Heckman, a co-recipient of the the 2000 Nobel Memorial Prize in Economic Sciences, is a prominent scholar of the impact of social programs and the methodologies used to measure their effects. His research has given policymakers important new insights into such areas as education, job-training programs, minimum-wage legislation, anti-discrimination law and civil rights.
He is the author of Longitudinal Analysis of Labor Market Data (Cambridge University Press, 1985); Law and Employment: Lessons from Latin America and the Caribbean (University Of Chicago Press, 2004); Inequality in America: What Role for Human Capital Policies? (The MIT Press, 2005); and numerous articles on labor, education and civil-rights policies. In the early 1990s, his pioneering research on the outcomes of people who obtain the GED certificate received national attention. His findings, which questioned the alleged benefits of the degree, spurred debates across the country on the merits of obtaining the certificate.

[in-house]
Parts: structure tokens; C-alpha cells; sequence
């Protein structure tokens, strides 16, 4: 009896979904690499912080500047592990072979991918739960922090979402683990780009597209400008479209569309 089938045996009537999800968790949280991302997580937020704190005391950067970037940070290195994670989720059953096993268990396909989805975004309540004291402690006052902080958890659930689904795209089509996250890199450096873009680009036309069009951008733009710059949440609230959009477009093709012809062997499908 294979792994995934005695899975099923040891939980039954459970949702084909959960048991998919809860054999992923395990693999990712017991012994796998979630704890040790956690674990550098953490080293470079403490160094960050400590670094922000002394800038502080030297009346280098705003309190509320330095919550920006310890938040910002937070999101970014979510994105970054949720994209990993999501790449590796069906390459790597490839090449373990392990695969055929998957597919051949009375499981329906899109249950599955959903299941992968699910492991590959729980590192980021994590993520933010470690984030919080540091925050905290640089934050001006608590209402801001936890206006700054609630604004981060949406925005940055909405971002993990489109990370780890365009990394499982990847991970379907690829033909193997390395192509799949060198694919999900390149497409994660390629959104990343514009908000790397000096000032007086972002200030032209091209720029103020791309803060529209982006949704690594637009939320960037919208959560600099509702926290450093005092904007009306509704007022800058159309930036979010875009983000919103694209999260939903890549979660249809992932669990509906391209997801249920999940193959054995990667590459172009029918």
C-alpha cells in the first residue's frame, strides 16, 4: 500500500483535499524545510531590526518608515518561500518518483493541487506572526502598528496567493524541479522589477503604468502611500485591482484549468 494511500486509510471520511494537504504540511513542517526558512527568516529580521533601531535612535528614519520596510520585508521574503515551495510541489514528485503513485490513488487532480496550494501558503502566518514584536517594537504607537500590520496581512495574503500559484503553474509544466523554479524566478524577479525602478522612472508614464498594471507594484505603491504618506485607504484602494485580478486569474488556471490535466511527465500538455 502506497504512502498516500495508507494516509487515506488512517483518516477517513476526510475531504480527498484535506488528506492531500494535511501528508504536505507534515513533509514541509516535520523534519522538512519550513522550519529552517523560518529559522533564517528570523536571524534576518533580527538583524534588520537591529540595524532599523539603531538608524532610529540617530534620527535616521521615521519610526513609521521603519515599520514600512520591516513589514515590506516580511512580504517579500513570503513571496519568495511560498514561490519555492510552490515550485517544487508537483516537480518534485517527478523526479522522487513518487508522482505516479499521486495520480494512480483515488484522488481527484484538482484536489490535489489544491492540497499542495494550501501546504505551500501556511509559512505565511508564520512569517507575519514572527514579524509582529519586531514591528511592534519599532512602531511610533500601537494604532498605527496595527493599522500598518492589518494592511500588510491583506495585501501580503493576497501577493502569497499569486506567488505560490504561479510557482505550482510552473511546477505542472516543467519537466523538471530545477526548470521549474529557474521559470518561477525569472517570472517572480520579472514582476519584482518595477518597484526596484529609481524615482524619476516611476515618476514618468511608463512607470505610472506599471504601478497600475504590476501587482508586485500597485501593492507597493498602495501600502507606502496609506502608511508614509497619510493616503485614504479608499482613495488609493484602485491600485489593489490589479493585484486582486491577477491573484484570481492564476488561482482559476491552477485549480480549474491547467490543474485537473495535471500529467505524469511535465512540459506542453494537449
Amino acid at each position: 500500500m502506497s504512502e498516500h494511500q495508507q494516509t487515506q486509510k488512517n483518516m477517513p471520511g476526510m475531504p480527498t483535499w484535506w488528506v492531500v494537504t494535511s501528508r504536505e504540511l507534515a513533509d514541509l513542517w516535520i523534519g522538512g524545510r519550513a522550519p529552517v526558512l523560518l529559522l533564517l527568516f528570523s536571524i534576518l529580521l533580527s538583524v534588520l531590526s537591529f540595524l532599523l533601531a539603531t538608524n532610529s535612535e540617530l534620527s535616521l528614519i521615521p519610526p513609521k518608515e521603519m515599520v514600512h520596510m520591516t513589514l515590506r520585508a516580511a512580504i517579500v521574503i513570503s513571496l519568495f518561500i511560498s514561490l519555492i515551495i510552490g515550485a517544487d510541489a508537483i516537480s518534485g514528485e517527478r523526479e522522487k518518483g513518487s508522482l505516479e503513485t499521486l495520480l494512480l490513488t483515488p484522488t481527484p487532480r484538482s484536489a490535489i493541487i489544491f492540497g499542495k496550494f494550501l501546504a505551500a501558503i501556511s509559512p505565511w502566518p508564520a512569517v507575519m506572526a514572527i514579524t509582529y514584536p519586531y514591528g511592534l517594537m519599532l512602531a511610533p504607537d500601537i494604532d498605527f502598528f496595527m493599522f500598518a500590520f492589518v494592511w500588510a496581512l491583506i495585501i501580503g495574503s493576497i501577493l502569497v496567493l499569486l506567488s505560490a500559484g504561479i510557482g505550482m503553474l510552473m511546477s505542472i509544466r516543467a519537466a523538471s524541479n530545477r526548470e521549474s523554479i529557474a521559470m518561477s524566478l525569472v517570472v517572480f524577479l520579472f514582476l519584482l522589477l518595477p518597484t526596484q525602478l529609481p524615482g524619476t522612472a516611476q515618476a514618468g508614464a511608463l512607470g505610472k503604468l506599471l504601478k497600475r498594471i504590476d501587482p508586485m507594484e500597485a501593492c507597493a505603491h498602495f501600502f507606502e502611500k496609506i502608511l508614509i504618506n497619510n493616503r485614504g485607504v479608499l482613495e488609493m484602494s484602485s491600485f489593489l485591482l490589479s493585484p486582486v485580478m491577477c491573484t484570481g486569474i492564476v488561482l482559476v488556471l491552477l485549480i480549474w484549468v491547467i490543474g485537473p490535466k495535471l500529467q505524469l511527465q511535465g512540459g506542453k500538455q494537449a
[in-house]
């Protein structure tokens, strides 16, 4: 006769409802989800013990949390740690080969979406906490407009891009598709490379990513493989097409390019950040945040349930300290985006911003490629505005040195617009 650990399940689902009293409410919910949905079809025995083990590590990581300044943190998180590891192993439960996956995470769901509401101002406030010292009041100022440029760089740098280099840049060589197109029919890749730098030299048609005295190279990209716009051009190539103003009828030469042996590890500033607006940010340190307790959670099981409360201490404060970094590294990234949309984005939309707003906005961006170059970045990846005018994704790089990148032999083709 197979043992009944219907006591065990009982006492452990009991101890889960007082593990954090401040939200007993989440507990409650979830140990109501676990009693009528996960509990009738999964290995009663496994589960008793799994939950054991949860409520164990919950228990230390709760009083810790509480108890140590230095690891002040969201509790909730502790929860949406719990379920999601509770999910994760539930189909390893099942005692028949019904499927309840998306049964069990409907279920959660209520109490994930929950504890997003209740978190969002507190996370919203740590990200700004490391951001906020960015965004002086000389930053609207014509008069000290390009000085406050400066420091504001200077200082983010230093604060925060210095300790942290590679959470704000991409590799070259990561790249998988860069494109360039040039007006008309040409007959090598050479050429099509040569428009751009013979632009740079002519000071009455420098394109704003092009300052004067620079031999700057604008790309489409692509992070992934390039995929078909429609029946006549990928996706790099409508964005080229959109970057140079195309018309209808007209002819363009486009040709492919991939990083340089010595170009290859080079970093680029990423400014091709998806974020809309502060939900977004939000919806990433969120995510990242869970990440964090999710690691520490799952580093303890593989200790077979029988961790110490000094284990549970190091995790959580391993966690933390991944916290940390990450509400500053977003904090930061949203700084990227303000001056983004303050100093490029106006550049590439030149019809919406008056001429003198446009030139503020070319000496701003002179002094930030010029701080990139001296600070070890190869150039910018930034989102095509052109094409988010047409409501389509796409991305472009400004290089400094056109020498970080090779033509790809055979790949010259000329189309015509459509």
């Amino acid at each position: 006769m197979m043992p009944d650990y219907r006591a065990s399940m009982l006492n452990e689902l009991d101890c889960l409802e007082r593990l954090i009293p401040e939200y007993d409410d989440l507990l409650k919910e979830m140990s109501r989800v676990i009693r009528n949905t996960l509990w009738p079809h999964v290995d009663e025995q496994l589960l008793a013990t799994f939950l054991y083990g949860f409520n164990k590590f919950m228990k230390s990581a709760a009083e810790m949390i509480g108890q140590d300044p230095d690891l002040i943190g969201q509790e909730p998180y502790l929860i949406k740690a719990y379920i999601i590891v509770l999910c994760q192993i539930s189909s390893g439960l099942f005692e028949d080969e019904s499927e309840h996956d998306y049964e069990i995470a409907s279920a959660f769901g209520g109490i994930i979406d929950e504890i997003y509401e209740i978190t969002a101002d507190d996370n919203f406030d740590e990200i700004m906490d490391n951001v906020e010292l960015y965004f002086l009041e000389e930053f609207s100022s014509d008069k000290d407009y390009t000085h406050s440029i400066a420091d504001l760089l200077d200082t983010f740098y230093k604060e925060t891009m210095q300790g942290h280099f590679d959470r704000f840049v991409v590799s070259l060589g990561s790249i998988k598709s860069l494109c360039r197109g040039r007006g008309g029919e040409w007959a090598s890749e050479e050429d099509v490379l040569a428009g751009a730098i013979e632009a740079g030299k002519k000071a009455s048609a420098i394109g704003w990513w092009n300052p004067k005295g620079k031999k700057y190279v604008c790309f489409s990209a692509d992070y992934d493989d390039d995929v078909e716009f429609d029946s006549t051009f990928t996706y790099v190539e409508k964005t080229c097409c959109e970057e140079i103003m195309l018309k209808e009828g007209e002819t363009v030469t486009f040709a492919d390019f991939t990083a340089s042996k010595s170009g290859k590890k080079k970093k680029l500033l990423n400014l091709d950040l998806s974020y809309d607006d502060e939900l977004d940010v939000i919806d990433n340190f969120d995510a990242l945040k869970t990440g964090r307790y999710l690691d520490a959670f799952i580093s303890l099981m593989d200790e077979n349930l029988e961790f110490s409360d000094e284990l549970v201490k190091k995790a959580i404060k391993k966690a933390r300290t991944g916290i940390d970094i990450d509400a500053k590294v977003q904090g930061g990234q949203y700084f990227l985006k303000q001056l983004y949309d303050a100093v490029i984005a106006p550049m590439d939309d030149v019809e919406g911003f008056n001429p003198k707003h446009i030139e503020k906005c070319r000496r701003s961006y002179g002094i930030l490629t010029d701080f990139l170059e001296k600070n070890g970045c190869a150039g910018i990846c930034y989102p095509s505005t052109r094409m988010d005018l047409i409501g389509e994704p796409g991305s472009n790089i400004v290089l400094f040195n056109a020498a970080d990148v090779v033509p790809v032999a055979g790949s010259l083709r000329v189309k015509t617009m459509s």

His recent research focuses on human development and lifecycle skill formation, with a special emphasis on the economics of early childhood. He is also working on the impact of regulation and deregulation in Latin American labor markets. In addition, Heckman has shown developed general-equilibrium models of the earnings equation and has shown the importance of accounting for general equilibrium in evaluating large-scale social programs.
He received the John Bates Clark Award of the American Economic Association in 1983.